From Blanche’s romantic escapades to Rose’s ludicrous stories from St. Olaf’s, The Golden Girls has captured the hearts of America for almost four decades. This beloved sitcom received critical acclaim throughout most of its seven-season run, winning two Emmys and three Golden Globes while ranking in the top ten six times in the Nielsen ratings. Whether you watched the primetime broadcasts or caught the show in its very popular syndication, The Golden Girls remains a cultural phenomenon today. And now you can experience all the hilarity and hijinks of the sitcom in a whole new way with That Golden Girls Show! – A Puppet Parody on April 24 at The Lincoln Center.

“We have such a huge fanbase for our show and The Golden Girls in general,” says Samantha Lee Mason, the puppeteer portraying Rose in the upcoming performance. “It’s just been mind-blowing with how much people are obsessed with these characters, and with these storylines. It’s amazing to be able to bring the show to life for them.”

The Golden Girls may have first aired in 1985, but Mason thinks that there is so much to love in the show today. “I think the show was very ahead of its time,” says Mason. “The characters and everything they are facing in their everyday lives, they’re still issues that people can relate to today. I think that above everything else, the show is about relationships. It’s about these four people who really love each other.”

Mason goes on to say, “Our show is 100% a love letter to the original show. Our story is told in three episodes. It’s an amalgamation of all your favorite lines from the show, but it’s also very funny for people who have never seen an episode of The Golden Girls. I think right off the bat, you can understand the characters’ relationships with each other, even if you’ve never seen an episode. If you have seen the show or are very familiar with the show, those Easter egg moments are really going to pop.”

While half the fun is reliving the greatest moments of The Golden Girls, the other half is the life the puppets breathe into the beloved characters. “The thing about puppets is that you can live in somewhat of an elevated world,” says Mason. “So a lot of things that the characters can do as puppets is a little more heightened than what a real human character can do. There’s lots of physical comedy that I think is fun to experience with the audience.”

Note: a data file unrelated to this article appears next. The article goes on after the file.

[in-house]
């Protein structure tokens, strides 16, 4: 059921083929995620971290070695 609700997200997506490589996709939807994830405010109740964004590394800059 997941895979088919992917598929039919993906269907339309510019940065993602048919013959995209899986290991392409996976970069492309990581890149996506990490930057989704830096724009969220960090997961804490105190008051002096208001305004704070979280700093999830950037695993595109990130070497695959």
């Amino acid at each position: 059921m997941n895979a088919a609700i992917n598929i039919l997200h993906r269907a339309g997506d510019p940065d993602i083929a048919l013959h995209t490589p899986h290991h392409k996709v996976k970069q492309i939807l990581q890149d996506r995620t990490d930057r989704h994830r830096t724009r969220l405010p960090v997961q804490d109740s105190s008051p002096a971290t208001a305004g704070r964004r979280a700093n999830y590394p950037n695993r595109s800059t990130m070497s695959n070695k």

Both a veteran of musical theatre and a seasoned puppeteer, it’s hard for Mason to choose which she loves to perform best. However, her heart and soul is in playing Rose right now. “When people experience my portrayal of Rose, I want them to be looking first and foremost at the puppet. Because I can also be seen on stage, the audience melds my expressions and physicality into Rose and together I form this whole character of Rose.”

The show, however, does not just rely on the puppet’s antics to entertain. The show emulates the experience of a live taping, complete with commercials between each “episode.”

“Part of why I do this for a living is to make people laugh,” says Mason. “I just love that feeling. Especially with this show, people do not stop laughing. It’s quite literally 75 minutes of just laughter.”

Which character does Mason love the most? Why, Rose, of course. Played in the series by the comedic icon Betty White, Rose was known for her naivety and her humorously peculiar stories of life growing up in her hometown of St. Olaf, Minnesota. “I’m a little bit biased, but Rose is definitely my favorite. I identify with her the most, even before I was cast to play her. I like how good she is. And I like her sense of optimism. I think that even though she’s a little bit naive, she’s a lot smarter than everyone gives her credit for.”

But it’s not just Rose she is fascinated by. “Betty White’s comedic timing is so amazing,” says Mason. “Any chance I get to try and emulate that, it’s just the most fun.”

The passing of Betty White had a very deep impact on Mason. “I tried to consume as much Betty White material as I could before performing. I was in the middle of the tour when she passed away, and it hit me really hard because I felt like I knew her through exploring her work and her character. I think everyone feels that way. They felt like they knew her.”

That Golden Girls Show will be a perfect time to celebrate not just Betty White’s portrayal of Rose, but all of the amazing cast of characters that so many people have come to adore. “Audiences can look forward to a really wonderful time at the theater where they just get to relax and have fun and spend time with these characters that they know and love.” says Mason. “Especially in the times we live in, it’s so important to be able to go to the theater and just laugh.”

Grab your golden ticket to catch all the hysterics and hijinks live at The Lincoln Center on Sunday, April 24. Seats from $20 at